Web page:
efore I became a whole foods blogger I first became a whole foods eater and have eaten my way through many cities and countries. My love for cooking began when my design business became overwhelmingly busy. I’d find myself, in the midst of crazy days, collecting recipe ideas when I should have been doing a million other things. One day I realized that I could combine my two loves—food and design—through the blog. I never used to think about colors and shapes while I was planning a meal. And I certainly never wanted the visual appeal of the food to get in the way of making a good-tasting dish. To my surprise, when I started thinking about food as a design project, the food became better and more creative. It’s forced me to experiment with ingredients I might not have chosen otherwise. I do wish I had more photography experience—it would e come in really handy for the blog! Lucky for us (my husband Jack and I), we’re fast learners.
In general, I’m healthier and have when I’m eating well. And I som maintain an ideal weight eve I seem to constantly have food on t
Red Quinoa Taco Salad with AnchoChipotle Lime Dressing
more energy mehow en though the brain.
Red Quinoa Taco Salad with Ancho-Chipotle Lime Dressing serves 2-3 as a main, 4-5 as a side
Roasted poblano & charred corn 1 poblano pepper 1 ear of corn, kernels sliced off the cob (about ½ cup) quick pico ¼c up sliced tomatoes (cherry) 2 tablespoons fresh lime juice (about ½ lime) ¼ cup sliced scallions, white and green a few pinches of salt chipotle lime dressing ¼ cup olive oil ¼ cup fresh lime juice (about 1 lime) 1 teaspoon ancho chile powder 1 teaspoon chipotle chile powder 1 tablespoon agave syrup salt and pepper to taste 1 c up cooked red quinoa 2 cups arugula ½ cup cubed tofu or cotija or quasi fresco cheese ½ cup cilantro ½ avocado, sliced to rtilla strips from 1 tortilla, sliced, baked, salted
1. Roast the poblano pepper and char the corn. Place poblano under the broiler for 20 or so minutes, until blistered on all sides. (Time will vary depending on the heat of your broiler). When it’s fully blistered, remove and place in a bowl and cover (not touching) with plastic wrap or a towel. Set aside for 15 minutes or so, until it’s cool enough to handle. Using your fingers, slide off the skin and remove the stem and seeds. Chop into roughly ¼ inch pieces and place in a small bowl. 2. Toss corn kernels with a drizzle of olive oil and a pinch of salt. Roast corn kernels under the broiler for 4-5 minutes or until they just begin to blacken. Remove from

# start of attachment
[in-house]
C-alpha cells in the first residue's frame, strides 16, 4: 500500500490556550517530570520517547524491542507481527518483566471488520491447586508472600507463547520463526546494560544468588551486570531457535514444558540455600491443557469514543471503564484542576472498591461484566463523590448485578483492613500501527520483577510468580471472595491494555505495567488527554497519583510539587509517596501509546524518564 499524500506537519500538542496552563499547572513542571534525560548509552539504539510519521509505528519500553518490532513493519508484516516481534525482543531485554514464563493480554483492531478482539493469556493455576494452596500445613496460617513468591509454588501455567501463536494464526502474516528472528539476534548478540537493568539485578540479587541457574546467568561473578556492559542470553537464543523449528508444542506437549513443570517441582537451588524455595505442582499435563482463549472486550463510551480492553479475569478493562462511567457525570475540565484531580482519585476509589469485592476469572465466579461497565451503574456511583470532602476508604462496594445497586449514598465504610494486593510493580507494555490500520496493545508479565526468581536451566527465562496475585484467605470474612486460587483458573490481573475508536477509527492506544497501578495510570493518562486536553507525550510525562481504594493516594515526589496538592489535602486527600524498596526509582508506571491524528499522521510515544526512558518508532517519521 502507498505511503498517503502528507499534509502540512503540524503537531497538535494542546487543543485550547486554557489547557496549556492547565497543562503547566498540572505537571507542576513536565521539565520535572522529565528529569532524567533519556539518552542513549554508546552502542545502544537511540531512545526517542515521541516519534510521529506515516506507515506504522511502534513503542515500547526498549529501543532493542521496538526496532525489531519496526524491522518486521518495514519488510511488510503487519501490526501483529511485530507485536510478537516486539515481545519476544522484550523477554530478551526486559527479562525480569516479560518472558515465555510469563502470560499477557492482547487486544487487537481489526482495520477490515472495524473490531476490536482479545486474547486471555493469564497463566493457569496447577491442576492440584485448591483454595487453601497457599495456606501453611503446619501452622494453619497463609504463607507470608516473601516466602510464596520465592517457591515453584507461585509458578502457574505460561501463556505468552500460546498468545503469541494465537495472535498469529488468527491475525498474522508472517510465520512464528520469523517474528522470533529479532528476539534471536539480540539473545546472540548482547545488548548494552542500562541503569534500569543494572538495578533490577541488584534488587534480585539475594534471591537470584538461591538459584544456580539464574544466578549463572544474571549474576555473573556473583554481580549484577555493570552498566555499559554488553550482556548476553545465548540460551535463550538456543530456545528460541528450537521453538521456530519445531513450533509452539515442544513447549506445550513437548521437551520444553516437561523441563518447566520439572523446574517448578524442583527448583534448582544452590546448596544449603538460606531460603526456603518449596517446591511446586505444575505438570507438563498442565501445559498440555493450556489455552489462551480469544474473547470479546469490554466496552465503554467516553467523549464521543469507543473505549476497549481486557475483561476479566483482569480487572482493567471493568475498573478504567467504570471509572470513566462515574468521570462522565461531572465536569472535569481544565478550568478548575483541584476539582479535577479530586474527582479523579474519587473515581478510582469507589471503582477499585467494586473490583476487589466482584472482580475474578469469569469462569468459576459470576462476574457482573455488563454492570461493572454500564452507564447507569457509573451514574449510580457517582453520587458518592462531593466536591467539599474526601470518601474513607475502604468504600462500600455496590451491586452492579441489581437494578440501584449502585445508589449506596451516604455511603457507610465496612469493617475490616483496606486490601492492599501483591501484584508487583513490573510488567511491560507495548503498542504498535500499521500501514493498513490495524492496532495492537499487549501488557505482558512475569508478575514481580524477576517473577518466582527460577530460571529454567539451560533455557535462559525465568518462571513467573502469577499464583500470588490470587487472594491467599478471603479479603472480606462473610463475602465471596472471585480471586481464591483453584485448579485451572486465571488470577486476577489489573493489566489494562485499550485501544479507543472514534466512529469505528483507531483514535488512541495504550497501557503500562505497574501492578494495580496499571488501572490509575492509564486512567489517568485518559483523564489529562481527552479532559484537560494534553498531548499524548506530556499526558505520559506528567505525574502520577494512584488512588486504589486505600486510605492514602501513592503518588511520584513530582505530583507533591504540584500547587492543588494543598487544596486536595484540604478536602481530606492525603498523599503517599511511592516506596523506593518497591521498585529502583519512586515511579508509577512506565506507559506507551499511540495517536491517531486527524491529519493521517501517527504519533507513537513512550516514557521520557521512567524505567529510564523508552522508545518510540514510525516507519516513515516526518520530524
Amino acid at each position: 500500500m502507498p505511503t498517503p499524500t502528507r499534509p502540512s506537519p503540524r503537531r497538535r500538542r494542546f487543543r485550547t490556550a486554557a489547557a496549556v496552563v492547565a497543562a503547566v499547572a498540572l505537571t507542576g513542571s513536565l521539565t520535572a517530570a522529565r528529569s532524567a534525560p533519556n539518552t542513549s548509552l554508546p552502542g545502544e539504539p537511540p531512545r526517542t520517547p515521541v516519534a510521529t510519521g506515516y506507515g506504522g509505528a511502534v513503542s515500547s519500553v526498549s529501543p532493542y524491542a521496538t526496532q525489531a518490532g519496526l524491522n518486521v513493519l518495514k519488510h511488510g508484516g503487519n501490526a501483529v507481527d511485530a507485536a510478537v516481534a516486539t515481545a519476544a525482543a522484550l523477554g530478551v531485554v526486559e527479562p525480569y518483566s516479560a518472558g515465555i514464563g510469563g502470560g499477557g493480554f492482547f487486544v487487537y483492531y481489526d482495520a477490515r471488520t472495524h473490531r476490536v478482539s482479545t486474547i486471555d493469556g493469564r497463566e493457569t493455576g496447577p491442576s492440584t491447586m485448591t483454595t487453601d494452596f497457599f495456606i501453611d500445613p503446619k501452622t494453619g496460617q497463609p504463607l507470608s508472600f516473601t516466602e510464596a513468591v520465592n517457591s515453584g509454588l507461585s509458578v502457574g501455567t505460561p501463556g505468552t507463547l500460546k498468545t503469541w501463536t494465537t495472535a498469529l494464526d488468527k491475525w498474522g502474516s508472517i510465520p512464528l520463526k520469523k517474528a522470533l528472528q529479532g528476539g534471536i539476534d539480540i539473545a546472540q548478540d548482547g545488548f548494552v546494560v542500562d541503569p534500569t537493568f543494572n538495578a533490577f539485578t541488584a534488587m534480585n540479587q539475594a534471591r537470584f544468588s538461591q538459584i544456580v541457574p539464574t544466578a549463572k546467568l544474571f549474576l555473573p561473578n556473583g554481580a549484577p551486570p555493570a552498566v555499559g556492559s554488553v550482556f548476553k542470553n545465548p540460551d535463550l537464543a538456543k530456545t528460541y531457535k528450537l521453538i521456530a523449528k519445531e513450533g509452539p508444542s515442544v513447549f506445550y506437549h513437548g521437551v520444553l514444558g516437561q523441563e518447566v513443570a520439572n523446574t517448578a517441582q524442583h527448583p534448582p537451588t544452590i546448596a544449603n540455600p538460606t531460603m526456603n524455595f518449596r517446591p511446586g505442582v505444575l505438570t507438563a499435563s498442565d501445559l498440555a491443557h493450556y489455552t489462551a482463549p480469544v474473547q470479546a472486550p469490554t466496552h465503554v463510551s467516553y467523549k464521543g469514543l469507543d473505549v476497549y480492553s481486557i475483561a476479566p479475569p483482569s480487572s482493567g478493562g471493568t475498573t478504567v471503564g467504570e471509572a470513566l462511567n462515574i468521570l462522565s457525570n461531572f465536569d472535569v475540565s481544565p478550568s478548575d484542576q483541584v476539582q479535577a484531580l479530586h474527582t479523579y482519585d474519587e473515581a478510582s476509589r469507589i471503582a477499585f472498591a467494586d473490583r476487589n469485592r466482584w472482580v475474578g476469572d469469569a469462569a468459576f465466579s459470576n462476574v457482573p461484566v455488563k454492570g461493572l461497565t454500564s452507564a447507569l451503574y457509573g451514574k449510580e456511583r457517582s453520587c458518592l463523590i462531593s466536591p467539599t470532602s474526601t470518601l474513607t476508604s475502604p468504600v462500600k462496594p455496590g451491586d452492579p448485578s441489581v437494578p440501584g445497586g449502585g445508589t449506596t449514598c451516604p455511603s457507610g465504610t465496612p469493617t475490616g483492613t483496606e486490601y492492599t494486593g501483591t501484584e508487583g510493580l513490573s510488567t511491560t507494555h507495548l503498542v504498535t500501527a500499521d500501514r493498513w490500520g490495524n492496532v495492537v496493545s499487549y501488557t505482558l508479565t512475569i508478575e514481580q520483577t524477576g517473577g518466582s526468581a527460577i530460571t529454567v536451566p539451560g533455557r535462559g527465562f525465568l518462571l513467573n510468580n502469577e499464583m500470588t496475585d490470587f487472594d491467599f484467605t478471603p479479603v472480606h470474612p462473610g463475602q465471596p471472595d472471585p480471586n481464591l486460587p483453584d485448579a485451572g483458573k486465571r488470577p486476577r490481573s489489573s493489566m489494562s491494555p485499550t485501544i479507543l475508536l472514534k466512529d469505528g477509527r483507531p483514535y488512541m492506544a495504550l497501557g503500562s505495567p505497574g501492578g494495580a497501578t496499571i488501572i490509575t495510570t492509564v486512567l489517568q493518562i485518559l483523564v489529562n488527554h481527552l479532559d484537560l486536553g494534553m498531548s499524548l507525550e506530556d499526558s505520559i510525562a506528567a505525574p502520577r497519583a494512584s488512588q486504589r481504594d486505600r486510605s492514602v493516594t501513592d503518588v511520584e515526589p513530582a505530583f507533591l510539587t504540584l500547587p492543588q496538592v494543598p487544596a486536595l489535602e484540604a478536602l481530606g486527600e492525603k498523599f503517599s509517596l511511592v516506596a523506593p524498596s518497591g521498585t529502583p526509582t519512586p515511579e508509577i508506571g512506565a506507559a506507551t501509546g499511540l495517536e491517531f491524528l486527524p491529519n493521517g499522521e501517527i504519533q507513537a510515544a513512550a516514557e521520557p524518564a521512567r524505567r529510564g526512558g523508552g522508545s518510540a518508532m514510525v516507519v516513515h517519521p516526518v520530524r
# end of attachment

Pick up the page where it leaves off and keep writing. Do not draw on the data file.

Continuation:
oven, toss with chopped poblano and set aside. 3. In another small bowl, toss together cherry tomatoes, lime juice, scallions, and a few pinches of salt. Set aside. 4. In another small bowl, whisk together the dressing: olive oil, lime juice, ancho chile powder, chipotle powder, agave, salt and pepper. Set aside. 5. In a large bowl combine red quinoa, arugula, tofu (or cheese cubes) and cilantro with the dressing. (You might not need all of the dressing, start with half and add more to your liking). Toss in the charred corn, chopped poblano and pico. Taste and adjust seasonings. Top with sliced avocado and tortilla strips.
love & Lemons
happyolks recipe & photography by
k el sey B ro w n & shaun Boyte K e ls ey: sto ryte l l e r S h au n : f i l m m a ke r
ife is one giant creative experiment so whether it’s reading, writing, painting, building, cooking, etc., we’re constantly absorbing new ideas and playing in the right hemisphere of the brain. Although it wasn’t our goal when Shaun and I started our blog, I think it has become more and more important over time to represent the authenticity and beauty of the star ingredients I’m cooking with. Each photo shoot is an opportunity to be both the student and teacher; we’re constantly bouncing ideas off one another and sharing our perspective to create a comprehensive story. More than colleagues, we are best friends,
best friends that are in love, so there is a certain level of intimacy that I think his images end up capturing. People crave intimacy, and I think it’s the movement and the interaction with the ingredients that make the blog more than a cooking resource. Whole foods give us the energy and vitality to live our best lives and share our enthusiasm with others. With that, the love and energy we spend creating a meal elevates our awareness to the interconnectedness of all living things and becomes an expression of gratitude for our community and the planet at large. Naturally, then, these are the kinds of ideas I tend to share online and how the site has been focused.
Creamy Fava Bean Crostini with Wild Salmon
Sitting in a pile in the grocery store, a head of cabbage doesn’t seem like the most appealing or inspiring ingredient to take home and try cooking with. If we can capture and convey the beauty, more people will feel empowered to try it themselves.
Creamy Fava Bean Crostini adapted from Kay Chun, Gourmet serves 8-10 toasts
1 cup shelled fresh fava beans (1 ¼ pounds in pods) 1 ½ cups packed baby arugula (or spinach if bitter greens aren’t your party) 2 medium sized ripe avocados ¼ teaspoon lemon zest ½ teaspoon fresh lemon juice 1 garlic clove, finely minced 8-10 mint leaves, finely minced ½ teaspoon salt ½ teaspoon pepper sliced multi-grain baguette ¼ cup olive oil (optional) wild caught Alaskan salmon 1. Preheat oven to 350°F with rack in middle. 2. Remove fava beans from their pods, and cook in a pot of boiling water for 3 to 4 minutes, then drain and transfer to an ice bath to stop cooking. Gently peel off skins, and set aside. 3. In a food processor, pulse avocados and arugulua until very coarsely chopped. Add fava beans, lemon juice, lemon zest, salt, pepper, and minced fresh mint. Pulse for 1-2 minutes. 4. Cut bread into thin slices, lay flat on a cookie sheet and smear with olive oil, salt, and pepper. Bake until golden crisp, 8-10 minutes. 5. Spoon fava bean mixture onto toasts with a few sprigs of arugula, then drizzle with oil. Lemon-broiled salmon makes a perfect topper.